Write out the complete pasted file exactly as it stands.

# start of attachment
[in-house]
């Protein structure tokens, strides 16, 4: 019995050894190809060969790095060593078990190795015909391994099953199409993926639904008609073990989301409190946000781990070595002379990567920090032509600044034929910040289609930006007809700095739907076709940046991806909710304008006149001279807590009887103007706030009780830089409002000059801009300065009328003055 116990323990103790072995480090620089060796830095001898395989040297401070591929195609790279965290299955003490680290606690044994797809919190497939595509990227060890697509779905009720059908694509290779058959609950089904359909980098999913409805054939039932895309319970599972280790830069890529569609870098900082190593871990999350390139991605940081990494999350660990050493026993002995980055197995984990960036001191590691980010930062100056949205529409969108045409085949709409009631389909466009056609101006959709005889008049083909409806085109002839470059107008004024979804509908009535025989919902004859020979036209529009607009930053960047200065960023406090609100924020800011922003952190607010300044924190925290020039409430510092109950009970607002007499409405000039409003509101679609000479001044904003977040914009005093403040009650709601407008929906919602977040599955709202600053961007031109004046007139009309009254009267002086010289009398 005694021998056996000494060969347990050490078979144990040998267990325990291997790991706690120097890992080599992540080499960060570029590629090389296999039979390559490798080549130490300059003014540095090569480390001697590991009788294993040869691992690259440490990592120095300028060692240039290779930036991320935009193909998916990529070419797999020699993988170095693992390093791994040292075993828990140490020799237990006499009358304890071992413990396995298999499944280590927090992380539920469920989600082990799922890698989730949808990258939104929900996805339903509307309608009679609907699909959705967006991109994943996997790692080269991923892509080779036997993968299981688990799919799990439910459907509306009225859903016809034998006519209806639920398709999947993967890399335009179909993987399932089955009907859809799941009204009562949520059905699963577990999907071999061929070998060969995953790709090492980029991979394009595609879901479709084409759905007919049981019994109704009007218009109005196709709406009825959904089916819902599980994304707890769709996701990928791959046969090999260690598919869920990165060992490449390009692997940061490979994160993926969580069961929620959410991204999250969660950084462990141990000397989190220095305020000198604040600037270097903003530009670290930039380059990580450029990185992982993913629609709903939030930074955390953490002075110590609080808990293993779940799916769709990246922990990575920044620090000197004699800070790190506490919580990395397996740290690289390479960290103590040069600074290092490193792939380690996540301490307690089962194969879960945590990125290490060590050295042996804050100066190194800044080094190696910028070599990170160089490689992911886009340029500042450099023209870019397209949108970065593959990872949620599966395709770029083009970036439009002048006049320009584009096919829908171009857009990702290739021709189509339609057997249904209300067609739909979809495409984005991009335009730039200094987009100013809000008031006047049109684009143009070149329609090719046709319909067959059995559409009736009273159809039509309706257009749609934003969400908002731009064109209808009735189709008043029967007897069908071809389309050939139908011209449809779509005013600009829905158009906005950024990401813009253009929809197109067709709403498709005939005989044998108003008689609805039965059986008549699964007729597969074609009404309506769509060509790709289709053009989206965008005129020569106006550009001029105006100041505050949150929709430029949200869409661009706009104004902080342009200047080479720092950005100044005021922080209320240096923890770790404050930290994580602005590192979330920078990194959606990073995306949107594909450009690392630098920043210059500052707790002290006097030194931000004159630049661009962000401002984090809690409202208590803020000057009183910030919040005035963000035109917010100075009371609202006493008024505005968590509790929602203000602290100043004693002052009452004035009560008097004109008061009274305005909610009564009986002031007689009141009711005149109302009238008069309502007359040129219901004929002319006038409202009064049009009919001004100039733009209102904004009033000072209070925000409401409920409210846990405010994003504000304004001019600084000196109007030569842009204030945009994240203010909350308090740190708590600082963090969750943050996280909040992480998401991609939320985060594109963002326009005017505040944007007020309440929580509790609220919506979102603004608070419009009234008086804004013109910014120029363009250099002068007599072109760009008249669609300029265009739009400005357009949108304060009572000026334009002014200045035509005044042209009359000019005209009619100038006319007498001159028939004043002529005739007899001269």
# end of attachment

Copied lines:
[in-house]
């Protein structure tokens, strides 16, 4: 019995050894190809060969790095060593078990190795015909391994099953199409993926639904008609073990989301409190946000781990070595002379990567920090032509600044034929910040289609930006007809700095739907076709940046991806909710304008006149001279807590009887103007706030009780830089409002000059801009300065009328003055 116990323990103790072995480090620089060796830095001898395989040297401070591929195609790279965290299955003490680290606690044994797809919190497939595509990227060890697509779905009720059908694509290779058959609950089904359909980098999913409805054939039932895309319970599972280790830069890529569609870098900082190593871990999350390139991605940081990494999350660990050493026993002995980055197995984990960036001191590691980010930062100056949205529409969108045409085949709409009631389909466009056609101006959709005889008049083909409806085109002839470059107008004024979804509908009535025989919902004859020979036209529009607009930053960047200065960023406090609100924020800011922003952190607010300044924190925290020039409430510092109950009970607002007499409405000039409003509101679609000479001044904003977040914009005093403040009650709601407008929906919602977040599955709202600053961007031109004046007139009309009254009267002086010289009398 005694021998056996000494060969347990050490078979144990040998267990325990291997790991706690120097890992080599992540080499960060570029590629090389296999039979390559490798080549130490300059003014540095090569480390001697590991009788294993040869691992690259440490990592120095300028060692240039290779930036991320935009193909998916990529070419797999020699993988170095693992390093791994040292075993828990140490020799237990006499009358304890071992413990396995298999499944280590927090992380539920469920989600082990799922890698989730949808990258939104929900996805339903509307309608009679609907699909959705967006991109994943996997790692080269991923892509080779036997993968299981688990799919799990439910459907509306009225859903016809034998006519209806639920398709999947993967890399335009179909993987399932089955009907859809799941009204009562949520059905699963577990999907071999061929070998060969995953790709090492980029991979394009595609879901479709084409759905007919049981019994109704009007218009109005196709709406009825959904089916819902599980994304707890769709996701990928791959046969090999260690598919869920990165060992490449390009692997940061490979994160993926969580069961929620959410991204999250969660950084462990141990000397989190220095305020000198604040600037270097903003530009670290930039380059990580450029990185992982993913629609709903939030930074955390953490002075110590609080808990293993779940799916769709990246922990990575920044620090000197004699800070790190506490919580990395397996740290690289390479960290103590040069600074290092490193792939380690996540301490307690089962194969879960945590990125290490060590050295042996804050100066190194800044080094190696910028070599990170160089490689992911886009340029500042450099023209870019397209949108970065593959990872949620599966395709770029083009970036439009002048006049320009584009096919829908171009857009990702290739021709189509339609057997249904209300067609739909979809495409984005991009335009730039200094987009100013809000008031006047049109684009143009070149329609090719046709319909067959059995559409009736009273159809039509309706257009749609934003969400908002731009064109209808009735189709008043029967007897069908071809389309050939139908011209449809779509005013600009829905158009906005950024990401813009253009929809197109067709709403498709005939005989044998108003008689609805039965059986008549699964007729597969074609009404309506769509060509790709289709053009989206965008005129020569106006550009001029105006100041505050949150929709430029949200869409661009706009104004902080342009200047080479720092950005100044005021922080209320240096923890770790404050930290994580602005590192979330920078990194959606990073995306949107594909450009690392630098920043210059500052707790002290006097030194931000004159630049661009962000401002984090809690409202208590803020000057009183910030919040005035963000035109917010100075009371609202006493008024505005968590509790929602203000602290100043004693002052009452004035009560008097004109008061009274305005909610009564009986002031007689009141009711005149109302009238008069309502007359040129219901004929002319006038409202009064049009009919001004100039733009209102904004009033000072209070925000409401409920409210846990405010994003504000304004001019600084000196109007030569842009204030945009994240203010909350308090740190708590600082963090969750943050996280909040992480998401991609939320985060594109963002326009005017505040944007007020309440929580509790609220919506979102603004608070419009009234008086804004013109910014120029363009250099002068007599072109760009008249669609300029265009739009400005357009949108304060009572000026334009002014200045035509005044042209009359000019005209009619100038006319007498001159028939004043002529005739007899001269």